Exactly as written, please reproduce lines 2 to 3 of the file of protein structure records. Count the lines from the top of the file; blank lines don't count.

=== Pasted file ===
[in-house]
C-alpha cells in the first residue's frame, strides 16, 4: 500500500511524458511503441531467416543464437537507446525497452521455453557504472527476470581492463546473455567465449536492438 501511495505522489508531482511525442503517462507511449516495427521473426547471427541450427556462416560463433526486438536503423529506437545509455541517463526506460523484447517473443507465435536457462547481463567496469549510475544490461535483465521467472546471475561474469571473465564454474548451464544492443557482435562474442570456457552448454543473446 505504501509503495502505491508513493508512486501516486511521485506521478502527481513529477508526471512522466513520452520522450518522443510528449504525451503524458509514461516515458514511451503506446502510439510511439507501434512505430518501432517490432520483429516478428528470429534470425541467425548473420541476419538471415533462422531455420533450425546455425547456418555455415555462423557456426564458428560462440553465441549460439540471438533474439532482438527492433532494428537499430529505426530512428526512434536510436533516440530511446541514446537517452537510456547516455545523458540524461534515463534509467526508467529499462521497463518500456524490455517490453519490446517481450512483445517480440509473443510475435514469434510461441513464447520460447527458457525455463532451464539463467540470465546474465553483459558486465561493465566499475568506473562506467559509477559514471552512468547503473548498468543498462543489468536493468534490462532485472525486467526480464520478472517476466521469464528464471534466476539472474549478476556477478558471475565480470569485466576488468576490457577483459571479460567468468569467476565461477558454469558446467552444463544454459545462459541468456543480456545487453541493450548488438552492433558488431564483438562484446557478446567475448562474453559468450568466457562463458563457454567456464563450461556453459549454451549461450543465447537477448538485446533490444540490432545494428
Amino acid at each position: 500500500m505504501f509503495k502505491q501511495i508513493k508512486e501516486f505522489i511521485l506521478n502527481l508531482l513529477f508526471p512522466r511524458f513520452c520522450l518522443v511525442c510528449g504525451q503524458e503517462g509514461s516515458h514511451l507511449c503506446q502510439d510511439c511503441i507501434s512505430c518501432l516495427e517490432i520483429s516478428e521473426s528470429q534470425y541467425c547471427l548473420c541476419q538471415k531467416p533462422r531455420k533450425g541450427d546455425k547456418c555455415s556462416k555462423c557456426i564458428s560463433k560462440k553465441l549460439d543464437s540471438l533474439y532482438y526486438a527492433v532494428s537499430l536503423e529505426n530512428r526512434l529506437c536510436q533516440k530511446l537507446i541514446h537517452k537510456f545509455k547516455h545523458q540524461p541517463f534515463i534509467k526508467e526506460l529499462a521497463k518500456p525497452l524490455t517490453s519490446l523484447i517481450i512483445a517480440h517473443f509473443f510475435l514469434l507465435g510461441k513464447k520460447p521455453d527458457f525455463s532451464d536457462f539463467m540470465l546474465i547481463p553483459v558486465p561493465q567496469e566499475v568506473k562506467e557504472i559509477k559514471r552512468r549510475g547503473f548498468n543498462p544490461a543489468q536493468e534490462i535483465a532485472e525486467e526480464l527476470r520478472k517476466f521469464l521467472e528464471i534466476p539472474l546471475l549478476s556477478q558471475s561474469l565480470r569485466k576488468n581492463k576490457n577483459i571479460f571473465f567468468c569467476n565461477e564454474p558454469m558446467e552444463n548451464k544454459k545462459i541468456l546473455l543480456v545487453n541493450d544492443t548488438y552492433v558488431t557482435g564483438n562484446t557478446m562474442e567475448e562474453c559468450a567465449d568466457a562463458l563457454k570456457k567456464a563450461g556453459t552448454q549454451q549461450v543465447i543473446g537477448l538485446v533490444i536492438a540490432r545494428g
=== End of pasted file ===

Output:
C-alpha cells in the first residue's frame, strides 16, 4: 500500500511524458511503441531467416543464437537507446525497452521455453557504472527476470581492463546473455567465449536492438 501511495505522489508531482511525442503517462507511449516495427521473426547471427541450427556462416560463433526486438536503423529506437545509455541517463526506460523484447517473443507465435536457462547481463567496469549510475544490461535483465521467472546471475561474469571473465564454474548451464544492443557482435562474442570456457552448454543473446 505504501509503495502505491508513493508512486501516486511521485506521478502527481513529477508526471512522466513520452520522450518522443510528449504525451503524458509514461516515458514511451503506446502510439510511439507501434512505430518501432517490432520483429516478428528470429534470425541467425548473420541476419538471415533462422531455420533450425546455425547456418555455415555462423557456426564458428560462440553465441549460439540471438533474439532482438527492433532494428537499430529505426530512428526512434536510436533516440530511446541514446537517452537510456547516455545523458540524461534515463534509467526508467529499462521497463518500456524490455517490453519490446517481450512483445517480440509473443510475435514469434510461441513464447520460447527458457525455463532451464539463467540470465546474465553483459558486465561493465566499475568506473562506467559509477559514471552512468547503473548498468543498462543489468536493468534490462532485472525486467526480464520478472517476466521469464528464471534466476539472474549478476556477478558471475565480470569485466576488468576490457577483459571479460567468468569467476565461477558454469558446467552444463544454459545462459541468456543480456545487453541493450548488438552492433558488431564483438562484446557478446567475448562474453559468450568466457562463458563457454567456464563450461556453459549454451549461450543465447537477448538485446533490444540490432545494428
Amino acid at each position: 500500500m505504501f509503495k502505491q501511495i508513493k508512486e501516486f505522489i511521485l506521478n502527481l508531482l513529477f508526471p512522466r511524458f513520452c520522450l518522443v511525442c510528449g504525451q503524458e503517462g509514461s516515458h514511451l507511449c503506446q502510439d510511439c511503441i507501434s512505430c518501432l516495427e517490432i520483429s516478428e521473426s528470429q534470425y541467425c547471427l548473420c541476419q538471415k531467416p533462422r531455420k533450425g541450427d546455425k547456418c555455415s556462416k555462423c557456426i564458428s560463433k560462440k553465441l549460439d543464437s540471438l533474439y532482438y526486438a527492433v532494428s537499430l536503423e529505426n530512428r526512434l529506437c536510436q533516440k530511446l537507446i541514446h537517452k537510456f545509455k547516455h545523458q540524461p541517463f534515463i534509467k526508467e526506460l529499462a521497463k518500456p525497452l524490455t517490453s519490446l523484447i517481450i512483445a517480440h517473443f509473443f510475435l514469434l507465435g510461441k513464447k520460447p521455453d527458457f525455463s532451464d536457462f539463467m540470465l546474465i547481463p553483459v558486465p561493465q567496469e566499475v568506473k562506467e557504472i559509477k559514471r552512468r549510475g547503473f548498468n543498462p544490461a543489468q536493468e534490462i535483465a532485472e525486467e526480464l527476470r520478472k517476466f521469464l521467472e528464471i534466476p539472474l546471475l549478476s556477478q558471475s561474469l565480470r569485466k576488468n581492463k576490457n577483459i571479460f571473465f567468468c569467476n565461477e564454474p558454469m558446467e552444463n548451464k544454459k545462459i541468456l546473455l543480456v545487453n541493450d544492443t548488438y552492433v558488431t557482435g564483438n562484446t557478446m562474442e567475448e562474453c559468450a567465449d568466457a562463458l563457454k570456457k567456464a563450461g556453459t552448454q549454451q549461450v543465447i543473446g537477448l538485446v533490444i536492438a540490432r545494428g